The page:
What Really Creates Emotional IntimacyBy Dr. Margaret Paul
December 31, 2006
Discover how can we maintain the wonderful emotional intimacy that we often feel at the beginning of a relationship in a long-term relationship.
Think back to a time when you felt really close and connected with your partner — a time when you felt emotionally intimate with him or her. Think about a time when you felt light and playful with your partner, or a time when laughter flowed easily, or a time when you felt you could tell your partner your deepest secret and it would be accepted.
We all yearn for that deep connection with someone, yet few people seem to be able to maintain emotional intimacy for very long. We often have it at the very beginning of relationships, before the conflicts start. How can we maintain that wonderful intimacy in a long-term relationship?
The deep and wonderful feeling of intimacy flourishes in an atmosphere of safety. We open up when we feel safe. We take risks when we feel safe. The challenge is — how do we create this safety?
Most of the time people feel safe when they are with someone who is very accepting, caring and compassionate. The problem is that no one is completely reliable when it comes to these qualities. Most people have bad days when they may be irritable or grumpy. What happens to safety when the other person's acceptance and caring goes away?
Our sense of safety needs to come from within as well as without. We need to become the person who is consistently accepting, caring and compassionate with ourselves. We need to become strong enough within to not take another's bad day or unloving behavior personally. We need to become centered enough within to stand up for ourselves and take loving care of our feelings when another gets angry or blaming. We need to become powerful enough within to stay openhearted in the face of fear and conflict.
Creating a safe enough environment for intimacy to flourish means that each person needs to take responsibility for creating safety within themselves as well as safety within the relationship. We do this by practicing acceptance and compassion for ourselves, which will then naturally extend to others.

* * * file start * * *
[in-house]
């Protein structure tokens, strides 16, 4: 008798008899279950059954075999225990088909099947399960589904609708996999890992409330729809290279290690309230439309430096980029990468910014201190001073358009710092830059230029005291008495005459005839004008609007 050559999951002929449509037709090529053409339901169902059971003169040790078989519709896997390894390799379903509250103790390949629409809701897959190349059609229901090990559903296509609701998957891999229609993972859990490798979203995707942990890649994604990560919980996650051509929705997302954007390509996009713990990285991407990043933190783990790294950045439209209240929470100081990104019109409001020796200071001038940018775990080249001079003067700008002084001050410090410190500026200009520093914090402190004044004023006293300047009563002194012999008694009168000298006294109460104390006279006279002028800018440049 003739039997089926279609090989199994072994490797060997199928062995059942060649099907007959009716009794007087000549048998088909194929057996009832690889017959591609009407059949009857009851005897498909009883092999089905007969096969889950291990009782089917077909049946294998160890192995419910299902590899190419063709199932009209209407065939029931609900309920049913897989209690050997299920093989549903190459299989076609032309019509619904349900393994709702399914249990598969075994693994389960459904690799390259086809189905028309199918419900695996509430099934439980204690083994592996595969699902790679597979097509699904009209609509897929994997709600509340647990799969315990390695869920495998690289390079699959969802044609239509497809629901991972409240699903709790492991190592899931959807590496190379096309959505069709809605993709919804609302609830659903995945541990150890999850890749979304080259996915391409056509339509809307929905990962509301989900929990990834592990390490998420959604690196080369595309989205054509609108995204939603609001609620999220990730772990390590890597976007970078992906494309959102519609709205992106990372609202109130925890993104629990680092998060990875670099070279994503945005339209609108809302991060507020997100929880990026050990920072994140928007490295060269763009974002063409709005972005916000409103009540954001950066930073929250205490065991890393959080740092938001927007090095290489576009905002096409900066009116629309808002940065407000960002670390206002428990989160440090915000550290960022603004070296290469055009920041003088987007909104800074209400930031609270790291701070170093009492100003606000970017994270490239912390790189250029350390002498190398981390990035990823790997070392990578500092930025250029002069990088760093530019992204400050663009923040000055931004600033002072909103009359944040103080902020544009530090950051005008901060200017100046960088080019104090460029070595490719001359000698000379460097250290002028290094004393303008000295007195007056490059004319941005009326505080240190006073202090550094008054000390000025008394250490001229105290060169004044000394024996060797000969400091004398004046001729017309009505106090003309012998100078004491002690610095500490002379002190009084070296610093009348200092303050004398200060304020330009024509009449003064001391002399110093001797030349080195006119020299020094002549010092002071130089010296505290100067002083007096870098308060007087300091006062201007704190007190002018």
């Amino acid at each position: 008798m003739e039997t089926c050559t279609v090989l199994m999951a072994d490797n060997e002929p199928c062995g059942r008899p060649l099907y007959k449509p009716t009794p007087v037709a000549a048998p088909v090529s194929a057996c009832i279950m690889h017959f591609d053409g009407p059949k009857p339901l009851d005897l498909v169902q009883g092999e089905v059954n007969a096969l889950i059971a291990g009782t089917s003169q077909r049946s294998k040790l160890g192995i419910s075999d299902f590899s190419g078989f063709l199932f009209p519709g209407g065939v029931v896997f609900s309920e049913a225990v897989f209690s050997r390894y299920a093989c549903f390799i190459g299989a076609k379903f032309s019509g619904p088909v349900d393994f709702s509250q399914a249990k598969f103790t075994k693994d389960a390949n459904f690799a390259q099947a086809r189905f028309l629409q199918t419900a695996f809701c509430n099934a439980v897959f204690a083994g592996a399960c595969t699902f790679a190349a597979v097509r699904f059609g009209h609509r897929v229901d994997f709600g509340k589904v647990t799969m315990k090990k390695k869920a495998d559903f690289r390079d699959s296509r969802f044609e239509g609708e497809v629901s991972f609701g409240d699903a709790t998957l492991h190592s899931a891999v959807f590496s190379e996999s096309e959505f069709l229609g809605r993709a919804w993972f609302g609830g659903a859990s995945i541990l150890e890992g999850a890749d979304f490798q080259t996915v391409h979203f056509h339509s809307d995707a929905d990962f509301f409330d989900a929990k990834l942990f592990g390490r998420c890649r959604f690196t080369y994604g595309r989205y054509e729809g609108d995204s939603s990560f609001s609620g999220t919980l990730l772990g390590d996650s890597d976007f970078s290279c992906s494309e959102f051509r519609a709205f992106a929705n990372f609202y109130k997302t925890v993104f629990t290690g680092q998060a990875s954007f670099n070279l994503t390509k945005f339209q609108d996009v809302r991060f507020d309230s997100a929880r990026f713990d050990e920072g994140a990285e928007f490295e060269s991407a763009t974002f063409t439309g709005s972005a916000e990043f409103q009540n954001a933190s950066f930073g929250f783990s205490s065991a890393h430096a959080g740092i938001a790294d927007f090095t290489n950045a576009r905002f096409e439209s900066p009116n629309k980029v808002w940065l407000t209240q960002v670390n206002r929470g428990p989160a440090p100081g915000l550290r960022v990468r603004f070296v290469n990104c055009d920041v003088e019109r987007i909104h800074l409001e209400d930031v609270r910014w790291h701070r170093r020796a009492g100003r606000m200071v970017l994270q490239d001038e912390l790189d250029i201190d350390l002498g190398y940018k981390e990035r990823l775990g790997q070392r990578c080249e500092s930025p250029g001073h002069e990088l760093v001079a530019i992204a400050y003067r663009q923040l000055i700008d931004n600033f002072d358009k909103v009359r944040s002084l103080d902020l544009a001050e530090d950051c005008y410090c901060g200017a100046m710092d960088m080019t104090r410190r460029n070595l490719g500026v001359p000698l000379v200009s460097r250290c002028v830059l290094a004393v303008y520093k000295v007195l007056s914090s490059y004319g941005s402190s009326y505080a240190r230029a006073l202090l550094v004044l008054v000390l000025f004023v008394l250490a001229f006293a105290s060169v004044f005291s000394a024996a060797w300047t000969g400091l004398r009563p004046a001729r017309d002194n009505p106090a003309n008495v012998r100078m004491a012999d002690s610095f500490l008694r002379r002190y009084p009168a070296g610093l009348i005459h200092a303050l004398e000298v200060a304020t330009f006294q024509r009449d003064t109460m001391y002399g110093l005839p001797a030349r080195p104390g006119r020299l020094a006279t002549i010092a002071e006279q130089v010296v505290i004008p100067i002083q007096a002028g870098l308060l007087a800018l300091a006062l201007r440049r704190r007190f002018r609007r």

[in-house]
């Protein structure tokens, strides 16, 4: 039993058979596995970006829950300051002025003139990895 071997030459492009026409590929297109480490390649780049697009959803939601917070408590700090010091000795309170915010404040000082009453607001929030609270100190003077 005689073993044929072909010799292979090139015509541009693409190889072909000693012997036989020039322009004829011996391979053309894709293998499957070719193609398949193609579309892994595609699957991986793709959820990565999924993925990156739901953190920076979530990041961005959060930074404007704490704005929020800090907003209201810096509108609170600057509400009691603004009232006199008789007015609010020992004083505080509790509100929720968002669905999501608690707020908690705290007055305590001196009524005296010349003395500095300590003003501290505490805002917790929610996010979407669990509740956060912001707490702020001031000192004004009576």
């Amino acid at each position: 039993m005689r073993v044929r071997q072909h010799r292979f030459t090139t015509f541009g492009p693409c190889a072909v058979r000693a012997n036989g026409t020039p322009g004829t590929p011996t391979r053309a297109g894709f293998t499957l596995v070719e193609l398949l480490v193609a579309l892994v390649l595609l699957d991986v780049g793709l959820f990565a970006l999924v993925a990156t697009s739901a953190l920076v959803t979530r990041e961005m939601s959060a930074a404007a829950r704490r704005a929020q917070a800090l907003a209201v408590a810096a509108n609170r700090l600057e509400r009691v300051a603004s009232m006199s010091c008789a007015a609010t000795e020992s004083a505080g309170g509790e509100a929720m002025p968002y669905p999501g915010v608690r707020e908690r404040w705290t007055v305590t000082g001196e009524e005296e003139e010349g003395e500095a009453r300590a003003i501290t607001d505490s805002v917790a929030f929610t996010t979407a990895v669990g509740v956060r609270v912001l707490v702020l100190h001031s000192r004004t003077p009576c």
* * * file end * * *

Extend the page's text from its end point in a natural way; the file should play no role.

But What About When We Get Scared...
The moment we are triggered into fear — fear of rejection, of domination, of abandonment, of losing ourselves or losing the other — we often do anything but behave in ways that creates inner and relationship safety. We abandon ourselves and become reactive — getting angry, complying, withdrawing, resisting, blaming, defending, explaining, attacking and so on. None of these behaviors create inner safety, nor do they contribute to relationship safety.
How do we learn to stay connected, openhearted and non-reactive in the face of fear and conflict? The key is to practice staying connected with a source of spiritual guidance (whatever that is for you) during peaceful times, so that when the fear and conflicts arise, you have that source available to you and can bring that comfort to your painful feelings. None of us can stay open by ourselves. David Hawkins, M.D., Ph.D., in his book entitled simply "I", states that "The strength of the ego is such that it can be overcome only by spiritual power." When our ego — our wounded self — is activated by fear and conflict, we must be able to turn to a source of spiritual power for the strength to not react with our learned defenses, and the strength to being compassion with our painful feelings.
The more we practice staying connected with our spiritual guidance and our own feelings, the more we create inner and relationship safety. The safer we feel within ourselves and with our partner, the freer we feel to share our joy and pain with each other, which is what leads to connection and intimacy.
Heal your relationship with Dr. Margaret Paul’s Intimate Relationship Toolbox, a 12-week online course.
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What do you do in conflict? Do you learn or do you run? Do you use conflict as an opportunity to evolve your soul in love, or do you do all you can to avoid the conflict? We can learn much through adversity. People who have it easy are often not nearly as strong as people who have had to overcome adversity. Today, embrace conflict as a wonderful opportunity to learn.
By Dr. Margaret Paul